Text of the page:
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January 14, 2020

Universal services

When Labour published its manifesto for December’s General Election, one of the commitments that caught the eye of the commentariat was the promise of free broadband for everyone. Given the extent to which the internet has become so intensely marketised, the notion that everyone might be provided with high speed broadband free of charge seemed utterly implausible. And yet we have come to accept that healthcare and education should be provided free at the point of delivery. So why not other basic services as well?  Why not indeed.

The idea of Universal Basic Services (UBS) was only coined in 2017, but has been taken up unusually quickly. It’s given a name to something people were already aspiring to. The Labour Party have taken it the furthest, adopting it as a pillar of their economic thinking at their conference this year. Though their manifesto doesn’t use the term, it’s there in the ideas of free bus travel for under 25s or universal free broadband access.

I’ve explored the idea in this previous post, and that’s where I raised some questions about it too. Is this just riding on the interest in a Universal Basic Income to justify government spending? Do we want the state running the buses and the broadband? I wanted more detail, and that is helpfully provided by Anna Coote and Andrew Percy’s new book, The Case for Universal Basic Services.

It’s not a long book – 134 pages until you hit the notes. It explains basic services and why they are needed. Then it goes on to explain how it would work and how it could be rolled out. The book is written in admirably plain English, making it a fine introduction to a potentially important idea.

Basic government services already exist. In Britain we get our education for free, and healthcare for free. Police and emergency services are free. But what else should we consider basic? In the connected 21st century, should internet access be considered basic? What about access to travel? Or childcare? The UBS approach invites us to work out what we might consider “everyday essentials that everybody neess to live a decent life”, and then pool our funds so that they are “available and affordable for everyone.”

It’s important to note that affordability and accessibility are the main thing here. It doesn’t mean that everything necessarily has to be free of charge. The book considers housing, and there’s no discussion of the government building free houses for everyone. But it shouldn’t be beyond us, in a wealthy nation, to make sure that everybody has an affordable and comfortable home. The same goes for childcare. Couples in Britain who rely on childcare for both of them to work typically spend a third of their income on childcare. That means only those in highly paid jobs can consider it. A UBS approach would mean that anybody who wanted to work and needed childcare would be able to get it at a price that they could afford.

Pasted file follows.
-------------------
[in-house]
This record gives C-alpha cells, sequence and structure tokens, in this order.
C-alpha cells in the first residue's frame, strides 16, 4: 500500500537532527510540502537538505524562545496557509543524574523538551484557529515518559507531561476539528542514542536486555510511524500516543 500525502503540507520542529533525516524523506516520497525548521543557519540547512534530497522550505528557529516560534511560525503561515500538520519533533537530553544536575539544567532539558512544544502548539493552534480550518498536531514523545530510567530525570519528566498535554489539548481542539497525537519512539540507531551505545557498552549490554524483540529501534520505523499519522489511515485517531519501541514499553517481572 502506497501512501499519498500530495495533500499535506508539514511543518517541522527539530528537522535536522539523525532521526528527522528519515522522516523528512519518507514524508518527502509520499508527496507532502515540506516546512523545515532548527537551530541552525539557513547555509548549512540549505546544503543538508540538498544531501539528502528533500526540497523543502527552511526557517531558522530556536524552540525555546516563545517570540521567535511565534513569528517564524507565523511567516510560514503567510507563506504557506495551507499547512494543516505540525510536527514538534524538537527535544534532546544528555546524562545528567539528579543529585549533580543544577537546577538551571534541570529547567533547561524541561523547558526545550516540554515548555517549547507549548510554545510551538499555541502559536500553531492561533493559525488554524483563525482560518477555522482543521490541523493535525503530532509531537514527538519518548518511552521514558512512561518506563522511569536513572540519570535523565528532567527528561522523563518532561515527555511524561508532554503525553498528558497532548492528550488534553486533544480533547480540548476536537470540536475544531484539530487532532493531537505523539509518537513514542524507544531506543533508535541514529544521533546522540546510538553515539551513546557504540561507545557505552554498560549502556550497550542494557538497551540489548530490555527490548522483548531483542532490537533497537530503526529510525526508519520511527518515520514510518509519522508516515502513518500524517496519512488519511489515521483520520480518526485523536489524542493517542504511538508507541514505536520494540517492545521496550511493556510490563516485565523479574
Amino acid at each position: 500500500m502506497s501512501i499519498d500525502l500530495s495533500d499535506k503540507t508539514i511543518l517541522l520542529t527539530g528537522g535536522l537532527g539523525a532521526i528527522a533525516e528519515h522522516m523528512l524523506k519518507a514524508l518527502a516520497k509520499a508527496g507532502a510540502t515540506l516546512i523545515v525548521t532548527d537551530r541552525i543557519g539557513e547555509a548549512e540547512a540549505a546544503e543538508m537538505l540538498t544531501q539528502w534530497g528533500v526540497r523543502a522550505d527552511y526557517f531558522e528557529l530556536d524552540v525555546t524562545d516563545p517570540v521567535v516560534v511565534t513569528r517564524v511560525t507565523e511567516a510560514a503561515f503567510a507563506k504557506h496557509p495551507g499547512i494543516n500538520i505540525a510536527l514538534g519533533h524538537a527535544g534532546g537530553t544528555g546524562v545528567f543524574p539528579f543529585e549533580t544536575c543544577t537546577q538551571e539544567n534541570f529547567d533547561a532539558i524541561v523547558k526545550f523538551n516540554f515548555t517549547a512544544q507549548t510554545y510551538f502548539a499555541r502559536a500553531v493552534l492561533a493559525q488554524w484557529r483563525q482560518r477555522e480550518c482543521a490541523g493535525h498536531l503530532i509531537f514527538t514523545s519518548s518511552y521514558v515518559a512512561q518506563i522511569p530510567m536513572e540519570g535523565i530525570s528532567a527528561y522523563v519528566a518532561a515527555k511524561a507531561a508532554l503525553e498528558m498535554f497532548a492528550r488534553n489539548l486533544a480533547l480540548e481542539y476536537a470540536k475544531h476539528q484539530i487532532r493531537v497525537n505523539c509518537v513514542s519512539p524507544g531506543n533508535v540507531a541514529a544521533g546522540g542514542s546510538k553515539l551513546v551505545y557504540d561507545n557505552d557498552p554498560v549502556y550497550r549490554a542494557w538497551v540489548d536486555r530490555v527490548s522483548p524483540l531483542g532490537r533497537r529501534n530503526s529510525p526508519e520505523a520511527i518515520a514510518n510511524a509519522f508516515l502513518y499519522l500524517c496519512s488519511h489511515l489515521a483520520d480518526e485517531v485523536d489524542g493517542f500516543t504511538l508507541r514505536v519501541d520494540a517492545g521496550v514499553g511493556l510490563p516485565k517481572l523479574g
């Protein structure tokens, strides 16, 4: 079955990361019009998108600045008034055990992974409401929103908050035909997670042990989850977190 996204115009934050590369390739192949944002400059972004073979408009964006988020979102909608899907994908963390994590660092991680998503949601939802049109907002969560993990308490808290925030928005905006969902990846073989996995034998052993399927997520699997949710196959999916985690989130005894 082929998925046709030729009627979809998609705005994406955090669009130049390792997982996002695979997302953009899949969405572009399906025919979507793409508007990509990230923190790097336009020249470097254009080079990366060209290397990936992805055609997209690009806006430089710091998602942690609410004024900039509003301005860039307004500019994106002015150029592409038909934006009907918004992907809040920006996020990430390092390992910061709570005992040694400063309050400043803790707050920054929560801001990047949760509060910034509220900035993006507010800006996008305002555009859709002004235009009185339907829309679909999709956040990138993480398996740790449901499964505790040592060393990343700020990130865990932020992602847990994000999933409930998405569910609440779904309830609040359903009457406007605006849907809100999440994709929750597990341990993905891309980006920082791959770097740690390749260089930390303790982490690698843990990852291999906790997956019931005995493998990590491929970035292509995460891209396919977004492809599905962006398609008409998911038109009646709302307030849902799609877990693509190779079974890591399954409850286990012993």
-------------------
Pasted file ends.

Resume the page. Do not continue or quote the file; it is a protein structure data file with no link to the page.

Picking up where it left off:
This doesn’t always mean state provision either. The book mentions things like housing co-ops, the model used in Denmark and that I wrote about recently with the LILAC project. UBS would call on a wide ecosystem of community owned enterprises, charities, businesses, mutuals, etc to deliver its services.

As the book describes, organising things collectively lowers costs. People get more for their money if services are provided universally than if we all had to pay for everything individually. That makes UBS, in the authors estimation, better than a Universal Basic Income. It also addresses inequality better, since those on lower incomes would benefit more, whereas a basic income goes to everybody whether they need it or not.

One thing I like about UBS is that it is preventative. Too often government spending goes to patching up things that have been broken elsewhere. The housing market fails the poorest, and government housing benefit steps in. Companies pay low wages, and the state tops them up. UBS gets ahead of the issues. By making sure that all children get a good start in life through generous childcare, you cut off all sorts of future costs in policing or healthcare. If everyone has a decent home, you ultimately save on all the damage caused by cold and unhealthy homes. This kind of preventative ethic is a big theme of my book The Economics of Arrival, and an updated edition would have to include something on Universal Basic Services.

Finally, one of the best things about UBS is that all the various bits of it are already done somewhere in the world. They’re just not usuall all in one place. Lithuania has universal free broadband and it’s the best in Europe. Estonia has free bus transport. The Scandinavian countries prioritise childcare. In that sense UBS isn’t revolutionary. It’s a new articulation of how wealthy countries could make the best use of their wealth, and create inclusive economies that benefit everybody. I’d vote for that.